[Seaside] Re: Seaside and REST

Colin Putney cputney at wiresong.ca
Fri Mar 30 06:04:57 UTC 2007

On Mar 29, 2007, at 10:38 AM, Andreas Raab wrote:

> Klaus D. Witzel wrote:
>> Besides of that, the counter in the Seaside counter example is  
>> *not* stored (as would be suggested by POST) but it is  
>> incremented. Doing incremental changes to a living object is not  
>> addressed by any HTTP request method ;-) For example, all WebDAV  
>> resources and Web2Mail scripts are considered to be dead (in the  
>> sense of a stateless, always repeatable request+response scenario).
> Which indeed they are. Buy my point about the counter example went  
> of course a little deeper. I can see the counter as stateless  
> merely by assuming that we have a platonic space of integer numbers  
> where plus and minus are retrievals ;-) However, that gets really  
> hard when we get to persistent state that can't be undone easily.  
> Or when one deals with files directly. Does Seaside have "special  
> rules" for making such modifications or are all of these presented  
> as GET nevertheless?

You can get even more philosophical by considering continuations to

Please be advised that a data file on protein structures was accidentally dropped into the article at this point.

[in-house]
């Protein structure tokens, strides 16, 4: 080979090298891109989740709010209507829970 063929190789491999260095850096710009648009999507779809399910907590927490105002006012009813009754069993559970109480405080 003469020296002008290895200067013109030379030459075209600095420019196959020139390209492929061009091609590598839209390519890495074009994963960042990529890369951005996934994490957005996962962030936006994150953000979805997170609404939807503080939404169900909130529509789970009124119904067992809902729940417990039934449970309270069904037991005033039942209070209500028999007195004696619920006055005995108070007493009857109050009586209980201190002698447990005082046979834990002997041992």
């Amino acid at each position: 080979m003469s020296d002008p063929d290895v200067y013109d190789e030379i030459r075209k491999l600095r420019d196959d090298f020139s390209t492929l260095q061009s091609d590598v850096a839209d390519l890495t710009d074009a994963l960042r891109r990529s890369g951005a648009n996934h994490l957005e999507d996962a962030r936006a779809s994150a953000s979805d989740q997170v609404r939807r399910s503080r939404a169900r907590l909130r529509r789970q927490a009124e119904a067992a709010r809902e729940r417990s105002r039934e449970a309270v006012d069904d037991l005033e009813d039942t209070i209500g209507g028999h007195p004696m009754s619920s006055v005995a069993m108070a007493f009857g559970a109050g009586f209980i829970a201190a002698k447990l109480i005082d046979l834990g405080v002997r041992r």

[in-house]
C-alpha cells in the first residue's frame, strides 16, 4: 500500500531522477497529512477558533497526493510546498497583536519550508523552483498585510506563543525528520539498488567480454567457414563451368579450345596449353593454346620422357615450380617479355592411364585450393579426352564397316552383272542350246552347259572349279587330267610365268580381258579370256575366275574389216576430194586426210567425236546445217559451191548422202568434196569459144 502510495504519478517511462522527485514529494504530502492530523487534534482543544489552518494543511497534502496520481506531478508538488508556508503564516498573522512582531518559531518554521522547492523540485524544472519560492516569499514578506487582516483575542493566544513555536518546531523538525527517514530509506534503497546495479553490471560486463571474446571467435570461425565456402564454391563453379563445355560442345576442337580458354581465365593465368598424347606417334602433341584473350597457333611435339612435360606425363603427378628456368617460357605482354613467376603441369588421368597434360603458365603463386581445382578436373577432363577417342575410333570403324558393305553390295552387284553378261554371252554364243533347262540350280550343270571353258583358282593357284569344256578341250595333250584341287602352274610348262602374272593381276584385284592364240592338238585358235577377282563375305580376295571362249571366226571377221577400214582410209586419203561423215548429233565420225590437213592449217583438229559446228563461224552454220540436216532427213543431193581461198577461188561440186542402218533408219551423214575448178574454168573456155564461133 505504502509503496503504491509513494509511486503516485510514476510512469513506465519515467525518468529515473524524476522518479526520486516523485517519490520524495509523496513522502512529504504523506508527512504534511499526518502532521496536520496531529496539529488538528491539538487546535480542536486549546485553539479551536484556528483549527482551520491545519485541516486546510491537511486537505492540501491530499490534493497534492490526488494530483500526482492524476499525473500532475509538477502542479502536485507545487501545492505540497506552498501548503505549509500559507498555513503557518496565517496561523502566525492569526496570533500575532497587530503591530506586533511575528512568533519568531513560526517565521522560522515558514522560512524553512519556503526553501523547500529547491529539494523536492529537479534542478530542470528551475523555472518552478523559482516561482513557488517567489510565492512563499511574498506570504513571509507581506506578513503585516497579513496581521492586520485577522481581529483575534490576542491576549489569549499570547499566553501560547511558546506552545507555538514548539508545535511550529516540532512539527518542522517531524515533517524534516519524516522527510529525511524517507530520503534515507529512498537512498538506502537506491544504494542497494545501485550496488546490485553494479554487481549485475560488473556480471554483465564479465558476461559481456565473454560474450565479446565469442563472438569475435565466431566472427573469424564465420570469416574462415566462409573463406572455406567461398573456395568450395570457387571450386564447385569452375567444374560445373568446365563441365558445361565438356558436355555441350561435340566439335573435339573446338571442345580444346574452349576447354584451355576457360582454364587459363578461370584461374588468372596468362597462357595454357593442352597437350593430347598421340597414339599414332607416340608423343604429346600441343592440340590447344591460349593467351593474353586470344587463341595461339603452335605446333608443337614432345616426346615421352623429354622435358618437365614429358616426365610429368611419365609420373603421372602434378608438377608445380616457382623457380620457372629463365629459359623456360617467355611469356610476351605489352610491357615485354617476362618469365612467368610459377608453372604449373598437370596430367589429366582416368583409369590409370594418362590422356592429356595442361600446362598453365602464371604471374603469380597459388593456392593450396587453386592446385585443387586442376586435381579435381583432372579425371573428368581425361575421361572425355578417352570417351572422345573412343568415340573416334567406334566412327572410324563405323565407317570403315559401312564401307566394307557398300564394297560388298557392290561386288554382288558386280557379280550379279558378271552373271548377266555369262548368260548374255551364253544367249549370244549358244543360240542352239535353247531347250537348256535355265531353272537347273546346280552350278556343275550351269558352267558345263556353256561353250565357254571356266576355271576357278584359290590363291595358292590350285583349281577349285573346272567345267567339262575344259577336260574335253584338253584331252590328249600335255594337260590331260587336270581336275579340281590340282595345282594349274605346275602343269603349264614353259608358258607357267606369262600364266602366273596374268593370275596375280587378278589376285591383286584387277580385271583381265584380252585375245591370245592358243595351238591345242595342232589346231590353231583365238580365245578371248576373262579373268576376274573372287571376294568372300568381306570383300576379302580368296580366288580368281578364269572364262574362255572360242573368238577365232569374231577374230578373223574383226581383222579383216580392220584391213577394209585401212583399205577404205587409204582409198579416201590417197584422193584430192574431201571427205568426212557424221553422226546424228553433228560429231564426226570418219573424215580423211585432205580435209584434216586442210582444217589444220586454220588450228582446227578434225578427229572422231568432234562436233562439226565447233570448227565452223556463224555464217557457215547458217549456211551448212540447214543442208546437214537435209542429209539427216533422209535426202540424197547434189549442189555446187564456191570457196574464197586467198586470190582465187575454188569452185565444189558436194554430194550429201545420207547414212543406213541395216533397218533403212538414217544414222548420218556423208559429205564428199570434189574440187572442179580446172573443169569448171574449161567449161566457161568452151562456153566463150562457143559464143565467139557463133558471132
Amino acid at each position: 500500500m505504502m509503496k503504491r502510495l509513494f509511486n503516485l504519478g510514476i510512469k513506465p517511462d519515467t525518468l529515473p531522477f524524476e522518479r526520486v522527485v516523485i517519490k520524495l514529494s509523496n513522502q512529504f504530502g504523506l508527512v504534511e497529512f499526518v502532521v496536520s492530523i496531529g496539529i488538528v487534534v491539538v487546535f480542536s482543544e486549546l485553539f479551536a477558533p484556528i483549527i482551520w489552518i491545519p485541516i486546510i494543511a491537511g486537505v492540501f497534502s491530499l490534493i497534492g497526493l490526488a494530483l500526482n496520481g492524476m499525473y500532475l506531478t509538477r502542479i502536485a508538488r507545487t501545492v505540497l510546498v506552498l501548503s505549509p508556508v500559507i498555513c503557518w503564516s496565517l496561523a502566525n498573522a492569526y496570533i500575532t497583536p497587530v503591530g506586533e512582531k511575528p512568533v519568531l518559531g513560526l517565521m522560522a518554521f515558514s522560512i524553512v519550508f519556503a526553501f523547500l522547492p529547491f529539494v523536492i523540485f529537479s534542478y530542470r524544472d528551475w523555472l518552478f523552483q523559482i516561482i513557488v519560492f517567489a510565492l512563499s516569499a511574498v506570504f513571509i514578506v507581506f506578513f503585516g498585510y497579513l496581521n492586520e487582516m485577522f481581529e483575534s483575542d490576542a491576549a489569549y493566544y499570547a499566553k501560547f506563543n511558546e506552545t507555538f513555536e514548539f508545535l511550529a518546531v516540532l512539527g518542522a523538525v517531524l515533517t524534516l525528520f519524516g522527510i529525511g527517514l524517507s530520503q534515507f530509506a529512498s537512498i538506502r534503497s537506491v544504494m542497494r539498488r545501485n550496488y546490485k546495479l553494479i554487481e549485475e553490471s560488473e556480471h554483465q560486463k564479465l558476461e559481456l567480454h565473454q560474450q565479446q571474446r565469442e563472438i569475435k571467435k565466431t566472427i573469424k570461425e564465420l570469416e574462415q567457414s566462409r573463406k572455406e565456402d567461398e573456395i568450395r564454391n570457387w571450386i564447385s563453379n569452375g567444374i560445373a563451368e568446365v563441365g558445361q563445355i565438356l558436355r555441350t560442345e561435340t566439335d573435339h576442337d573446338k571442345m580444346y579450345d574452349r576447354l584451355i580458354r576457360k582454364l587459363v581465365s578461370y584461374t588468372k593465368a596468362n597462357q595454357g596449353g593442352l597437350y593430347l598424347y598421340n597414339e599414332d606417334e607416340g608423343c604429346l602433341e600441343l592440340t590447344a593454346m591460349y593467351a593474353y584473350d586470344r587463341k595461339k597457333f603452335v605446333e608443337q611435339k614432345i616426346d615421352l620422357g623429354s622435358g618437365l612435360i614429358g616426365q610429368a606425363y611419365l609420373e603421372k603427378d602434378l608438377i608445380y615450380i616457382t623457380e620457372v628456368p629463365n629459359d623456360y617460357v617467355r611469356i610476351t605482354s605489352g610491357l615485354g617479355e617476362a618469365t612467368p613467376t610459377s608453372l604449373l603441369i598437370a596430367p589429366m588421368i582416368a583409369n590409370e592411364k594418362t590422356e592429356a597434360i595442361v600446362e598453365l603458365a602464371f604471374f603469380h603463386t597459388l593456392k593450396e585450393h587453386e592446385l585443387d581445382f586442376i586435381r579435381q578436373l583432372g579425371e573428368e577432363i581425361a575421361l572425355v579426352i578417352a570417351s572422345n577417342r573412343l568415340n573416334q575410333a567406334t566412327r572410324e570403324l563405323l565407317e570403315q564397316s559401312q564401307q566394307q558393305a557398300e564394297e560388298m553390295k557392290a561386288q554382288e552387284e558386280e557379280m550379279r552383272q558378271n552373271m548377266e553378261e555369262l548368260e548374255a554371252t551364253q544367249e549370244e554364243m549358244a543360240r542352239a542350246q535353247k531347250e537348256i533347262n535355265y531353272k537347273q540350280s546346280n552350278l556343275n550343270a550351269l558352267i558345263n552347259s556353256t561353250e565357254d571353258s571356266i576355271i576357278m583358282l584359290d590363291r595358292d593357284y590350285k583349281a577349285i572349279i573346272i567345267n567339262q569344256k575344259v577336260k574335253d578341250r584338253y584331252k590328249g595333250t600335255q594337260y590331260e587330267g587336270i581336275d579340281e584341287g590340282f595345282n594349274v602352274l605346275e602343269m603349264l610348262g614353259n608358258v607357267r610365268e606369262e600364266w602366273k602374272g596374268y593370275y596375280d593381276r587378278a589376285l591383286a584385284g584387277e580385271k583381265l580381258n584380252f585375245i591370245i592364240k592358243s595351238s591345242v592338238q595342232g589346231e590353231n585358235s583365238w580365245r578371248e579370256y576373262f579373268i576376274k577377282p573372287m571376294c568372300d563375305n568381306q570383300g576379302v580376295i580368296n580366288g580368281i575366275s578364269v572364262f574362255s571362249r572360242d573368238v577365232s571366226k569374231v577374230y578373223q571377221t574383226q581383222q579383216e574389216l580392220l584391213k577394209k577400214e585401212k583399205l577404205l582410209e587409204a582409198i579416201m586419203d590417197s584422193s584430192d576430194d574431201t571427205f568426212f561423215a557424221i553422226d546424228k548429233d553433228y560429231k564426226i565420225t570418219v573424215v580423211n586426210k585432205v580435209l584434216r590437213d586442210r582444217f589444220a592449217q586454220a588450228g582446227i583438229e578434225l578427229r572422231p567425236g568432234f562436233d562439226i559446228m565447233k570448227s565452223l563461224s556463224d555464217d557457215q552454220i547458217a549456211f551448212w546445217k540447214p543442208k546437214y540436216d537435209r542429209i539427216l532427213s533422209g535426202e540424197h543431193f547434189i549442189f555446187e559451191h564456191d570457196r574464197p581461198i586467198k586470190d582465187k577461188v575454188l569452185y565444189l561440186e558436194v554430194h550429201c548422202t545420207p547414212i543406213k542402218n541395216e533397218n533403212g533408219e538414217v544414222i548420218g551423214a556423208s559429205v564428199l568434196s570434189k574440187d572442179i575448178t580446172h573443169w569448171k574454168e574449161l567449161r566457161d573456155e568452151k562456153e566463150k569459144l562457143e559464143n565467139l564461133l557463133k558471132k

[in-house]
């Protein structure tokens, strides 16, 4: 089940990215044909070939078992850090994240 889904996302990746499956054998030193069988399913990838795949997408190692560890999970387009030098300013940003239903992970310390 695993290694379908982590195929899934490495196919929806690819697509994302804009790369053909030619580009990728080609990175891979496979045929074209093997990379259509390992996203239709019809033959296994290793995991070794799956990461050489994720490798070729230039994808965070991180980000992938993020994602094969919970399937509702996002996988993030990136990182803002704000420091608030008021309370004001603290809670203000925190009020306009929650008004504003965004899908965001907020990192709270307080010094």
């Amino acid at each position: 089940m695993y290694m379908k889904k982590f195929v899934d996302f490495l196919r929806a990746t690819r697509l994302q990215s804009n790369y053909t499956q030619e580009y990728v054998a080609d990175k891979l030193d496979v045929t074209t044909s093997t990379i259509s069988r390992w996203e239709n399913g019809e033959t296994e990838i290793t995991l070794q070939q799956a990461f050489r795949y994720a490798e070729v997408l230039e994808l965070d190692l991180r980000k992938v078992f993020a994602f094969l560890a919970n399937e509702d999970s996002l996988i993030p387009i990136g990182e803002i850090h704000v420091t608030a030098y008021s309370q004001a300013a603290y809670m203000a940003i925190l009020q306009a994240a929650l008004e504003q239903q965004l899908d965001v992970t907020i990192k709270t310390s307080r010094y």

be "resources." The theory behind HTML and HTTP is fine, but in  
practice you can't always live up to it. One of the limitations has  
been mentioned already - that you can't specify that a link should  
generate a POST request when the user clicks on it. Conversely, GET  
requests can't upload data in the body of the request; it has to be  
encoded in the url. This means that you must use POST to upload  
significant amounts of data, regardless of the semantics of a request.

Seaside doesn't have "special rules" but it does (by default) use a  
convention to make this stuff a little safer. Normally, the  
transition from one page to another is split into two request- 
response cycles. The first triggers the callbacks associated with the  
link or form elements, and Seaside sends back a 302 response,  
redirecting the browser to another url. The second request triggers  
no callbacks and is a "pure" HTTP GET. Seaside sends back an html  
representation of the page in its new state. That page can be  
reloaded as much as you like with no side effects.

Seaside is a set of compromises that takes a lot of the pain out of  
writing web apps. For web apps - software that uses the web as it's  
user interface - it's a pretty good compromise. It's not a good  
compromise for dynamic websites, or RESTful web services or similar  

Hope this help with your decision,


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